Rhabdomyolysis in Thyroid Crisis
Introduction: Hyperthyroidism might lead to rhabdomyolysis. Rhabdomyolysis in thyroid crisis is very rare, currently there are only 7 cases in the world. This is the eight cases in the world that had been reported.
Cases: We reported a case of a 46-year-old man with Graves’ Disease who presented with thyroid crisis and rhabdomyolysis.
Discussion: The patient came with shortness of breath and palpitations for 10 hours before admission. Tachycardia, tachypnea, thyroid enlargement, motoric weakness, and bilateral lung crackles were noted. The Burch-Wartofsky Point Scale was 60 and the Japan Thyroid Association grade was TS2 first combination. Laboratory showed hyperkalemia (7.7 meq/L), increase in urea (144 mg/dl), creatinine (1.92 mg/dl), fT4 (>5.0), TSHs (0.06 uIU/ml) creatine kinase (3645 U/L), positive TRAb and Anti-TPO. The patient was treated with thyroid crisis management (propylthiouracil, lugol, dexamethasone) and supportive treatment (dobutamine, digoxin, furosemide, antibiotics, hyperkalemia therapy). After hospitalized for 11 days, the patient was discharged with resolution clinical symptom and levels of CK, urea, and creatinine.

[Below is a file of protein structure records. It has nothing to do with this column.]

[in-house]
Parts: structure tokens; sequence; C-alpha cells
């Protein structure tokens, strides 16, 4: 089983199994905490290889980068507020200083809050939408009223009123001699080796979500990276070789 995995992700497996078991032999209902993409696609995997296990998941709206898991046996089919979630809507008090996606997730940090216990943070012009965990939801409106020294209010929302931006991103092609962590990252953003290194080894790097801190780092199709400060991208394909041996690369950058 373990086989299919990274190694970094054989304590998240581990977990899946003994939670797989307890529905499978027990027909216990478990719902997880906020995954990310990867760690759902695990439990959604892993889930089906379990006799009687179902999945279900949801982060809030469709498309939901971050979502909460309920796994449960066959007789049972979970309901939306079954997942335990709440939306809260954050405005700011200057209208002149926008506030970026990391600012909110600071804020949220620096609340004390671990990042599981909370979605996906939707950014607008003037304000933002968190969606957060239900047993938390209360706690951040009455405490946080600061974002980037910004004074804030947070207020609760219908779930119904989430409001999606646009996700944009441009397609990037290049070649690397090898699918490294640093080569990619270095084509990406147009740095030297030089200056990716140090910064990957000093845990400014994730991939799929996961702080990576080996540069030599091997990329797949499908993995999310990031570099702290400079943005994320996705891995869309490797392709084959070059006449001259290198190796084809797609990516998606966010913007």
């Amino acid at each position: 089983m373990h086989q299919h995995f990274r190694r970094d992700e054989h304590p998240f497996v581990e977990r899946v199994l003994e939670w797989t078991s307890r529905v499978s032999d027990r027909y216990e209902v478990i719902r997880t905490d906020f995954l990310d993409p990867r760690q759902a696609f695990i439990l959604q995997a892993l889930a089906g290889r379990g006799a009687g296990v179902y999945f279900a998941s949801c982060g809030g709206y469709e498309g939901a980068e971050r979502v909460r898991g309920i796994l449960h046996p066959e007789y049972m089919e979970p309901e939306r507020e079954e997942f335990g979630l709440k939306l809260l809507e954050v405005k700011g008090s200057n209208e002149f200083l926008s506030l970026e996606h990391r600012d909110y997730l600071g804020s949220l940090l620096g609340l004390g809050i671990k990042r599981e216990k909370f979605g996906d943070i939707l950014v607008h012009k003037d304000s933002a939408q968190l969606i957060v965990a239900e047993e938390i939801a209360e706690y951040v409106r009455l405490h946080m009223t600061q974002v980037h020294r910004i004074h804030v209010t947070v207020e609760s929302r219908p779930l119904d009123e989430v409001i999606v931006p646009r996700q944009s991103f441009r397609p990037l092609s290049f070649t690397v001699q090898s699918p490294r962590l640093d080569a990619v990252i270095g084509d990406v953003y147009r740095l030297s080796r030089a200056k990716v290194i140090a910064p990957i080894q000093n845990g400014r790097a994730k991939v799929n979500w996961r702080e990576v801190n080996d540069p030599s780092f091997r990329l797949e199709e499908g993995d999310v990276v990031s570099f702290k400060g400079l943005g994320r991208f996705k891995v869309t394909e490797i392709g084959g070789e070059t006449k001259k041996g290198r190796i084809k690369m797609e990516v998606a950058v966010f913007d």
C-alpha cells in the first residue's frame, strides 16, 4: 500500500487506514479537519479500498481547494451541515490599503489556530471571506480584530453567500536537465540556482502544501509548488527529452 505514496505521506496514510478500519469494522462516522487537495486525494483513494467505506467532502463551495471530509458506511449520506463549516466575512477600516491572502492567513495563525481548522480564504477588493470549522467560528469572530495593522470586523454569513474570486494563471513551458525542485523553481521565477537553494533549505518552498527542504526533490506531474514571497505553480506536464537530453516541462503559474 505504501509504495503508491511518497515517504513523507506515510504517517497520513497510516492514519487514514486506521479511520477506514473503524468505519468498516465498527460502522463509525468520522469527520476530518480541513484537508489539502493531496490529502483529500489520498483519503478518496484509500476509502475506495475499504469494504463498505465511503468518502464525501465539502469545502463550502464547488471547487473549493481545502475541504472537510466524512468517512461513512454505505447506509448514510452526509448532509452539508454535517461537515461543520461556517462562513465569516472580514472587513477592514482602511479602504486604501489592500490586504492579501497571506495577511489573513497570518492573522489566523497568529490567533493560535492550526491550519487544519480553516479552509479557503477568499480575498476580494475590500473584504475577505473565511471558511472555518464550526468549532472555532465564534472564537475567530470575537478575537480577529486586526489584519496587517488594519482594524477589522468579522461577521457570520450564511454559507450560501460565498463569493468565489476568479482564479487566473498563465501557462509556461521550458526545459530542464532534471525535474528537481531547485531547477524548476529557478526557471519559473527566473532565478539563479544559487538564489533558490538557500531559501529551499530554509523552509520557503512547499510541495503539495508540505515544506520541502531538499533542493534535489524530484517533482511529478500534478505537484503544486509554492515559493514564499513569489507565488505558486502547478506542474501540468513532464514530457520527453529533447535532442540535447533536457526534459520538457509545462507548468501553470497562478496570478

Conclusion: Hyperthyroidism might lead to rhabdomyolysis. This condition needs to be recognized and becomes a differential diagnosis in non-traumatic rhabdomyolysis accompanied by acute kidney injury. Therefore, can lead to appropriate and prompt management.